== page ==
Raja Ravi Verma the name has become synonymous with controversy. Painting the Hindu god and goddesses’ nude was what got him embroiled in the storm evoked by the moral police. This personality if looked closely is magnanimous for he was not only an artist but a man with vision. A passionate fella. And it is utterly delightful to say that Randeep Hooda does justice with the character in the film Rang Rasiya.
Rang Rasiya is indeed colours of passion. It is a story of the controversial Indian painter Raja Ravi Verma who has an affluent background but choose the life of solitude to be one with his passion for colours. The film is based on the work of a celebrated writer Ranjit Desai and so we do not give much credit to the writers of the film for the storyline. However, we appreciate their crafting of the script which takes you through to the end and leaves you susceptible to the events that take place on the big screen. The script is precise and adheres to the theme of the film. However, there are loose ends which if overlooked can give the film a surreal touch.
Rang Rasiya takes us on a sojourn of Verma’s passion which lands him in trouble. It destroys the lives of many but the man remains only vulnerable to his art and thinks nothing of the world. His passion soon makes him a common man’s man. However, the moral police are the troublemakers and wouldn’t let an artist’s freedom thrive in peace. The consequences of the moral policing lead to unveiling of Raja Ravi Verma’s life story.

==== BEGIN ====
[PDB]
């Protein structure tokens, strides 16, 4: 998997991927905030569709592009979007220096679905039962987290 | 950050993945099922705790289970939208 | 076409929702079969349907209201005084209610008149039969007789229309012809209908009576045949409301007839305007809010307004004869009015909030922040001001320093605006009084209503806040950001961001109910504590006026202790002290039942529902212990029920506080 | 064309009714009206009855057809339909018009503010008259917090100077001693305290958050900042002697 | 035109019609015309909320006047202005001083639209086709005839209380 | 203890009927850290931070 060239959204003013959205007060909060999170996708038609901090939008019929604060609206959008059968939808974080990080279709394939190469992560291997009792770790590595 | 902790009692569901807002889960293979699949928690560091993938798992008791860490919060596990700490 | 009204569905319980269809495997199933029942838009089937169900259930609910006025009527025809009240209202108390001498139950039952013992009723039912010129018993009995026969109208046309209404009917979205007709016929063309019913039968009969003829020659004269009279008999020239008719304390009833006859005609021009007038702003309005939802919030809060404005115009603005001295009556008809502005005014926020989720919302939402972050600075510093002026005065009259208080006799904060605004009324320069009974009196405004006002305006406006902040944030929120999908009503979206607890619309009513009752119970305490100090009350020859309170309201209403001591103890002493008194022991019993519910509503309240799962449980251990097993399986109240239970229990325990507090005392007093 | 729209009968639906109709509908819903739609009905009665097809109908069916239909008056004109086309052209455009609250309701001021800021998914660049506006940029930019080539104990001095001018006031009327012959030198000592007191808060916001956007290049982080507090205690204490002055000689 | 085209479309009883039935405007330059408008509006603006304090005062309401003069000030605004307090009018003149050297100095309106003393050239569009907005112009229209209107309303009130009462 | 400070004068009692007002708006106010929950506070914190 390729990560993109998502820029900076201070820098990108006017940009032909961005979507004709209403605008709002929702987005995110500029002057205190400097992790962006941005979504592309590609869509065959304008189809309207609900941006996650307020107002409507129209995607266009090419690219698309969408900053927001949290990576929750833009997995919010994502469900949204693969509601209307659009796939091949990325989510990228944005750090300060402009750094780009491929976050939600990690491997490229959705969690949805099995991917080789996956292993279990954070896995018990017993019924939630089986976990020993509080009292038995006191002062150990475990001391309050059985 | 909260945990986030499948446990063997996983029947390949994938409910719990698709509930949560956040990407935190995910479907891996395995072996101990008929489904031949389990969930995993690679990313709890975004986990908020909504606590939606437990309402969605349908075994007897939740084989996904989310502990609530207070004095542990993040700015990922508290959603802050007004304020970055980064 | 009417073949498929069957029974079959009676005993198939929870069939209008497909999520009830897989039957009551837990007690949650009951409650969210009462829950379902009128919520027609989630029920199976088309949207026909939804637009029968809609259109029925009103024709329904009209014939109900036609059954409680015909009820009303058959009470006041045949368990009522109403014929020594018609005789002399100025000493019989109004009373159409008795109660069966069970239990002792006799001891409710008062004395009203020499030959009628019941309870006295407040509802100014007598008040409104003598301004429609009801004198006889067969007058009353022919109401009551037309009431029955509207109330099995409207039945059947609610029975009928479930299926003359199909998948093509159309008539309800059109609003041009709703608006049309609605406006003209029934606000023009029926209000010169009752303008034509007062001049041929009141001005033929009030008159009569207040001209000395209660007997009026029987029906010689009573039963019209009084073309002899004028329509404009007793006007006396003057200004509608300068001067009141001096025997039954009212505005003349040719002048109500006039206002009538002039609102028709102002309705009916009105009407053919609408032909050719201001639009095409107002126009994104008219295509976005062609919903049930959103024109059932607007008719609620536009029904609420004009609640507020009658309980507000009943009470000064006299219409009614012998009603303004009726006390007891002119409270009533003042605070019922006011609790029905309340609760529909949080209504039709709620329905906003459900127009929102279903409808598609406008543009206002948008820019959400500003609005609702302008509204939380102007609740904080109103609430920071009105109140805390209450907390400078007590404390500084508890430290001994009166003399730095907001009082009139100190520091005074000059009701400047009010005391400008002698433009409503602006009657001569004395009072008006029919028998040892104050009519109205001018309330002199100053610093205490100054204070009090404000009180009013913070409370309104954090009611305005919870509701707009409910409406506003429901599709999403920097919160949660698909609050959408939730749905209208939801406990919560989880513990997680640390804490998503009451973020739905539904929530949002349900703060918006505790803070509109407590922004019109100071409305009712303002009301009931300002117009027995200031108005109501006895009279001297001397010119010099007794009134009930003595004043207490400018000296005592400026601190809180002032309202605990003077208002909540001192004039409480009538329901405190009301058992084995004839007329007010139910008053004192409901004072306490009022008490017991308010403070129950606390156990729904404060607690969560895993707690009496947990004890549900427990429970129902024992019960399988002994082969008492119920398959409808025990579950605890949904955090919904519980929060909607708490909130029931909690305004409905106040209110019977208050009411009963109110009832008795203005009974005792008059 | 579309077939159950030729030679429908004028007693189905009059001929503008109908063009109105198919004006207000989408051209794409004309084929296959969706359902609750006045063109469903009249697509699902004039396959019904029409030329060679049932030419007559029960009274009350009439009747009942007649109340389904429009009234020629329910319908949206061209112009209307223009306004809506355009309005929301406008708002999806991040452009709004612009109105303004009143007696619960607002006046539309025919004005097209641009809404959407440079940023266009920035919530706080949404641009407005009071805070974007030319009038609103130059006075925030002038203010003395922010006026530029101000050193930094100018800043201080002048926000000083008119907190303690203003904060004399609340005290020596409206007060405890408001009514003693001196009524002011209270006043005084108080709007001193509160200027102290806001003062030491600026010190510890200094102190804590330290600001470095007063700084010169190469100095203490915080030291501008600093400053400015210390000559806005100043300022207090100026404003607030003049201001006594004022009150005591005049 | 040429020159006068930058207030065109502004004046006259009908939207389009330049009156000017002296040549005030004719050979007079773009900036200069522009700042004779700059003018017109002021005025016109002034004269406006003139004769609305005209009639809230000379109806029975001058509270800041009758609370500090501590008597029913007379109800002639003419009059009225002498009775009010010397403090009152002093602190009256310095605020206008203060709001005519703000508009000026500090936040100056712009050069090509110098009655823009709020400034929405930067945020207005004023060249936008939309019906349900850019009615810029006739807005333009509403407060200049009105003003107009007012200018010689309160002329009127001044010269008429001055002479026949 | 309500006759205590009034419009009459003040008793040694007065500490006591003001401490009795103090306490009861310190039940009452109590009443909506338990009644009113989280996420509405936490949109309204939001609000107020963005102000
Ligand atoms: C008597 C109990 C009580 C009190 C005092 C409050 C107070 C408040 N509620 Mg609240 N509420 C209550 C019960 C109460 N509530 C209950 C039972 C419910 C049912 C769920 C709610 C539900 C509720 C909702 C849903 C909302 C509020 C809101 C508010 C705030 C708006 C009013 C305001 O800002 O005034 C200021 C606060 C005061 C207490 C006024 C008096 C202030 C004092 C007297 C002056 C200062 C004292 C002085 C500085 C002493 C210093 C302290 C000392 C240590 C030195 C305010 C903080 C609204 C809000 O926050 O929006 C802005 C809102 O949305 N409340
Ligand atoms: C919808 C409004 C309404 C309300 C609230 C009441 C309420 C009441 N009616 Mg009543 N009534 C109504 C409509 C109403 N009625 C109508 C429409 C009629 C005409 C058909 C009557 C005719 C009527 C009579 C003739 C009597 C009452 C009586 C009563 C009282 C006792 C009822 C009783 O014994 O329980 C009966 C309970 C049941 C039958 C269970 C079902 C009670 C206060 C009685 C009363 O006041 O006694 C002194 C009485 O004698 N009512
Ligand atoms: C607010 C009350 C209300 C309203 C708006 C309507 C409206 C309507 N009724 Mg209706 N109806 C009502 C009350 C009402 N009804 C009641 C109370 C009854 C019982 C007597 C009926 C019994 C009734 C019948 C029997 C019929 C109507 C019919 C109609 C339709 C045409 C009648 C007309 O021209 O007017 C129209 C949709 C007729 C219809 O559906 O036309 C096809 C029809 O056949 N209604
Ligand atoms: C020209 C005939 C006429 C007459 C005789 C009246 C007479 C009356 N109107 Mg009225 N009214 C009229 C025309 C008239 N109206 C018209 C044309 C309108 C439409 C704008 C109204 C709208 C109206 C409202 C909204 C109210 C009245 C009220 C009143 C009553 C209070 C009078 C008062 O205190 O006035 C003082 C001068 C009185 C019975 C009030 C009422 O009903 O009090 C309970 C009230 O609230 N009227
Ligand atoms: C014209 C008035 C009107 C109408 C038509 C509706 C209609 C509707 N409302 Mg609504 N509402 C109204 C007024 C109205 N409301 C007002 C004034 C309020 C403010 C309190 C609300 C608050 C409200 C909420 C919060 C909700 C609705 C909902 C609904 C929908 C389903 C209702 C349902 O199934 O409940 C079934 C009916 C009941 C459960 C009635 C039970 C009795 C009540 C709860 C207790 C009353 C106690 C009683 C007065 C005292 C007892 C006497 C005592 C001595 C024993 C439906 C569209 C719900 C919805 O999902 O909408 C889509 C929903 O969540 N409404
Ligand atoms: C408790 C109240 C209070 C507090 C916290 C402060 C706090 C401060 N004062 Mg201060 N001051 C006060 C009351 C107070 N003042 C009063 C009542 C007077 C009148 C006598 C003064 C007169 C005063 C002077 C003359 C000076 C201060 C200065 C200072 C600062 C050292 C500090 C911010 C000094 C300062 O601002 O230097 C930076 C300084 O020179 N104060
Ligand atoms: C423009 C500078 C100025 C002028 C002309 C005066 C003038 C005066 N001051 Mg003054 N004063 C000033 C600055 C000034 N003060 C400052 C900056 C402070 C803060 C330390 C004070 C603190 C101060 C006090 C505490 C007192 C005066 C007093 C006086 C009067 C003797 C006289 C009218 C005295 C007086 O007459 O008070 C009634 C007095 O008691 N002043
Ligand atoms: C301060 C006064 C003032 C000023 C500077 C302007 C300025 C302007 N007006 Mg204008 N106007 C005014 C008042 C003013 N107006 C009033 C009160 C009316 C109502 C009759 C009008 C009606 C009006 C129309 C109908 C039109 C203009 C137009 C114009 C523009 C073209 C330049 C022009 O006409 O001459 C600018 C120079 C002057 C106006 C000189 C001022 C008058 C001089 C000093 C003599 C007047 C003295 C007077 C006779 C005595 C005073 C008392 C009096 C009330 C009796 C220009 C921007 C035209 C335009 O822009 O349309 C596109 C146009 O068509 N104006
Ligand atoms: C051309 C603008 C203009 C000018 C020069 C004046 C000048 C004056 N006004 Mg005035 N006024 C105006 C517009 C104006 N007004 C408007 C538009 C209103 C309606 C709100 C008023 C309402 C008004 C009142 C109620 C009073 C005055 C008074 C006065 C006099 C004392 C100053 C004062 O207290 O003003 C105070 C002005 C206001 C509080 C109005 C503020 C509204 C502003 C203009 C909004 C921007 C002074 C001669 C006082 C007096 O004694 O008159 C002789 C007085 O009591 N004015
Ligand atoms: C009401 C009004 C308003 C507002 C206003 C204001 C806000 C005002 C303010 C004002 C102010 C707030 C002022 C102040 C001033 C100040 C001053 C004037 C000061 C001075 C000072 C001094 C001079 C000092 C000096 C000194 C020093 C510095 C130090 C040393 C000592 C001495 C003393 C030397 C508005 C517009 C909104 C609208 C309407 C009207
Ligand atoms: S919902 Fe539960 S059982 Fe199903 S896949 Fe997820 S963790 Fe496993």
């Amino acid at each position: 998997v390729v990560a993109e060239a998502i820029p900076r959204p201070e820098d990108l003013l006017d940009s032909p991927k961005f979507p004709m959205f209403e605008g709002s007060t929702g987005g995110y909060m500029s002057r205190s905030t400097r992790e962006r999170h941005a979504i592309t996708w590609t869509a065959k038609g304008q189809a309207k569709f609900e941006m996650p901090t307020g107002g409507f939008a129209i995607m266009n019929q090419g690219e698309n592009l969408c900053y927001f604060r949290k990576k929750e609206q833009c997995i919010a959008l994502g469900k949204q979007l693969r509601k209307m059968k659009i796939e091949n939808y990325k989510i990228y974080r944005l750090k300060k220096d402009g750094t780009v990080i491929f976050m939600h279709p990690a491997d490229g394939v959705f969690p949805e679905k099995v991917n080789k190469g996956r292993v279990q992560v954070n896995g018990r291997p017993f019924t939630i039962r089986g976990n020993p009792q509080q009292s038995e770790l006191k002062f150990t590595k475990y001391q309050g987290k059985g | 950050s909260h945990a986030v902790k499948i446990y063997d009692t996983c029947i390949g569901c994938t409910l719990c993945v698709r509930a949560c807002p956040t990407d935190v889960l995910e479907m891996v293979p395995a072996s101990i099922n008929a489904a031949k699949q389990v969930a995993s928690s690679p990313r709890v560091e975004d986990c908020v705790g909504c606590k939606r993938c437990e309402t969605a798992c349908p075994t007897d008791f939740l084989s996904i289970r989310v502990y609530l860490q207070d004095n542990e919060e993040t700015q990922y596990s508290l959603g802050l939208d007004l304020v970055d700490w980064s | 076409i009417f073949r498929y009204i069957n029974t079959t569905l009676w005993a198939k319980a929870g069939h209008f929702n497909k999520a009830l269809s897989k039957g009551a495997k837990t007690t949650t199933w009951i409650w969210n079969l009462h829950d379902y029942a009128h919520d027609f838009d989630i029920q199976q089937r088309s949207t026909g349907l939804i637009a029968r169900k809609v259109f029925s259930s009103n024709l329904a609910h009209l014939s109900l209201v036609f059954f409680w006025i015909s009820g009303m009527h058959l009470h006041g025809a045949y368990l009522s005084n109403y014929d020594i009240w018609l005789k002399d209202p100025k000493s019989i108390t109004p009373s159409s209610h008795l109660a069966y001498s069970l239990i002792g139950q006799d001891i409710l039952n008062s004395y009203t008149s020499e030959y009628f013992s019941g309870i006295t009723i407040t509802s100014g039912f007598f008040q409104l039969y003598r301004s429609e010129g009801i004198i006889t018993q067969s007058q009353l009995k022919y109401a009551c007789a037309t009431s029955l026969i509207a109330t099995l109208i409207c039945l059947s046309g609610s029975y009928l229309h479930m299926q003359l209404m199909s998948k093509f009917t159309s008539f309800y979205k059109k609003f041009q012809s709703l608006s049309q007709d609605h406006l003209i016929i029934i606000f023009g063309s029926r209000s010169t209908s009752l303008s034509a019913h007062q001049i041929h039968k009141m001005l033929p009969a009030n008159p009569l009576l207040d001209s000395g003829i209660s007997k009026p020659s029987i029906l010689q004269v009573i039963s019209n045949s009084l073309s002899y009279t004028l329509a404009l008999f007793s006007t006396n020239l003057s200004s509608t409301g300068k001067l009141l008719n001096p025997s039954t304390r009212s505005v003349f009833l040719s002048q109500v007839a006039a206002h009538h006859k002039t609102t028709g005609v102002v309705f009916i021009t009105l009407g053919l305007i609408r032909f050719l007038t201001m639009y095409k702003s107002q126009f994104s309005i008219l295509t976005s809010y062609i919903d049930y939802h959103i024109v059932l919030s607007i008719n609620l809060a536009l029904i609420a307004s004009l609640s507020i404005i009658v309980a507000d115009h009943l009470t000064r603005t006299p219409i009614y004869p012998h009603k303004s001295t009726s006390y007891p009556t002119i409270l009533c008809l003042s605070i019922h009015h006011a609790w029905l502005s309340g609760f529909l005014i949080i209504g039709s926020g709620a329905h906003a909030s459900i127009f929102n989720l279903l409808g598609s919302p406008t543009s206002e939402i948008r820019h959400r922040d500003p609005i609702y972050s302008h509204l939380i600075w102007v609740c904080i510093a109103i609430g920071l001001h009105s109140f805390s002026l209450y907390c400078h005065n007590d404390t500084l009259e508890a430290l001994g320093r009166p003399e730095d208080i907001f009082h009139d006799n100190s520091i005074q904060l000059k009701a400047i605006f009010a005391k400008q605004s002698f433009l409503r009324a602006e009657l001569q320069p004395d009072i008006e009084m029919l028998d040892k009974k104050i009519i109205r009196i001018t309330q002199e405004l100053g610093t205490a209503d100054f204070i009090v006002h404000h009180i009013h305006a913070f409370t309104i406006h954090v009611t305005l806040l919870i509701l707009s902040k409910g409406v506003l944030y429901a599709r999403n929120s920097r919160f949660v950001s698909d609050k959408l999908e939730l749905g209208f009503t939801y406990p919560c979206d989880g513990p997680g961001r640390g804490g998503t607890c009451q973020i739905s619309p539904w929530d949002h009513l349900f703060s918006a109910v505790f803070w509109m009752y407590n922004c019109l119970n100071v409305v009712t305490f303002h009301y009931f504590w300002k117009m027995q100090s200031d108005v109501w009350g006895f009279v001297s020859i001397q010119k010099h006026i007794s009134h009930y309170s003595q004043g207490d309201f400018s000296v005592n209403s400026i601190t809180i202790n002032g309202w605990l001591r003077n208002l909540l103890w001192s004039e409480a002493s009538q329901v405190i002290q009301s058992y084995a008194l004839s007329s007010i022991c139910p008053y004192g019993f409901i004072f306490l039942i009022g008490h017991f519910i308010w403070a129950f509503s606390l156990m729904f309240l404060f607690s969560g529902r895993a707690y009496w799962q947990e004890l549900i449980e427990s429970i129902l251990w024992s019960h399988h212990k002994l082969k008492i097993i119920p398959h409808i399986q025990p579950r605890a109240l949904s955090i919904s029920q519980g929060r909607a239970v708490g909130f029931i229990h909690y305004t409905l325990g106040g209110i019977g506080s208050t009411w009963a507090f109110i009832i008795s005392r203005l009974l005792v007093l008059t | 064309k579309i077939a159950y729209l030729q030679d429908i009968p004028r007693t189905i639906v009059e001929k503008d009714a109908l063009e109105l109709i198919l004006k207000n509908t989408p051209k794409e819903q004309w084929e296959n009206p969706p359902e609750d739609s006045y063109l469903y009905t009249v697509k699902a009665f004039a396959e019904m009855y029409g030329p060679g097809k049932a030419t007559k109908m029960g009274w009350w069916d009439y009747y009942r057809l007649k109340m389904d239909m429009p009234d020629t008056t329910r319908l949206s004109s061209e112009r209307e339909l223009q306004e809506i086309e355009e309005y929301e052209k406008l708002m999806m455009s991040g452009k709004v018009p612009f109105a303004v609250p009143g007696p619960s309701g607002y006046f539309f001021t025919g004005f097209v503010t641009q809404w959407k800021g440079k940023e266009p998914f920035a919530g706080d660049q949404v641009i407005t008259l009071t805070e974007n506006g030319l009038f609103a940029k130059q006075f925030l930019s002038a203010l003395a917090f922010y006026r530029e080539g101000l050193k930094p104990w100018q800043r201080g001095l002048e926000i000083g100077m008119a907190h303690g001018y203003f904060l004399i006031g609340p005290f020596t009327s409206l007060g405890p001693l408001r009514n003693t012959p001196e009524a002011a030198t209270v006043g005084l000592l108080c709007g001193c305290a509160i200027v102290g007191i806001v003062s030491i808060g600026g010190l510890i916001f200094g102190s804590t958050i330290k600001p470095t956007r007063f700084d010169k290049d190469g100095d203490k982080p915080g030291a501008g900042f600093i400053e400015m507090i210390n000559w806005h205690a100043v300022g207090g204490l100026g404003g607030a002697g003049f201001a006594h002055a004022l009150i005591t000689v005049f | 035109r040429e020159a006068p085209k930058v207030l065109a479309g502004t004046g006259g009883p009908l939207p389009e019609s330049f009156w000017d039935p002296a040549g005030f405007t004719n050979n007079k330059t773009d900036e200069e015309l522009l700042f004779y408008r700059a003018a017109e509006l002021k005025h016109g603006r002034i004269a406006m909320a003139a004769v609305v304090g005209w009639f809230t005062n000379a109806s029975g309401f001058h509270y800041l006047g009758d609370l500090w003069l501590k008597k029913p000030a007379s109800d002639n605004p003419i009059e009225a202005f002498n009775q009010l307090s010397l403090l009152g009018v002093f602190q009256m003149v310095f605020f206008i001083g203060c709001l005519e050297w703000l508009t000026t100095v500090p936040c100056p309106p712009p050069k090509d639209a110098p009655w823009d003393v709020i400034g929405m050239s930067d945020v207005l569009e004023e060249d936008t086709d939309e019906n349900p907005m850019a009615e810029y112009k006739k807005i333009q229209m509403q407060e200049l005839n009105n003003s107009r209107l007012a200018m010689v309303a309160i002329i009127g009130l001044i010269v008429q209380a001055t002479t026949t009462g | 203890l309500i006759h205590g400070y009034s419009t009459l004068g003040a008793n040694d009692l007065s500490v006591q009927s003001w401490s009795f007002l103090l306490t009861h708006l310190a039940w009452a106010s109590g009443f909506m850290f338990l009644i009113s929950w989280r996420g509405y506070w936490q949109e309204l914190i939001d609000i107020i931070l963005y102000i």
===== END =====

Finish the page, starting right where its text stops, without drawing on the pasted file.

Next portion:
Speaking of the performances; the performances given are very earthy. The film boasts of veterans like Vikram Gokhale, Sachin Khedekar, Darshan Jariwala and Paresh Rawal who give a stellar performance. What’s noticeable is that Nandana Sen is often in and out of the frame. But this film is a Randeep Hooda film. He has poise and elegance to recreate the life of the painter effortlessly and flawlessly.
Ketan Mehta is an auteur with films like Mirch Masala, Maya Memsaab and Mangal Pandey: The Rising, amongst the many, adorning his filmography. With this film he achieves a milestone. The film speaks of the ultra-sensual architecture from the ancient era seen in Ajanta-Ellora, Konark Temple, Khajurao and read in Kamasutra . It is therefore in your face and caresses stark realism. What’s worth appreciation is the cinematography of the film. Not only it has eye-pleasing portraits but it captures the picturesque Kerala and Rajasthan all the while portraying the British Bombay. As also the filmmakers pay heed to the minutest details to make it a period film. The film shows the evolution of Indian National Congress, the spread of plague epidemic among others. In short, it beautifully recreates history tracing every possible detail. The film has its moments where the nudity hits hard on your senses but we believe that the filmmaker wanted to put across their point and they have done exceptionally well with it.
However, the music of the film is unnoticeable as opposed to some of its dialogues. Being a period film while some of its dialogues have uber Sanskrit mingled with Hindi there are those spaces where you hear Mumbaiya lingo which gives the whole scene a jarring effect. You hear something like “pati log” or something like “ekdum Indian”! Calls for snicker face, don’t you think?
But overall the film turns out to be a good, if not the best, period film. It is mix of history, romance and drama. While the first half of the film looks tad cheesy, the second half is a show stopper. To sum up, one can call it a decent period film that subtly touches the controversial life of the fêted painter.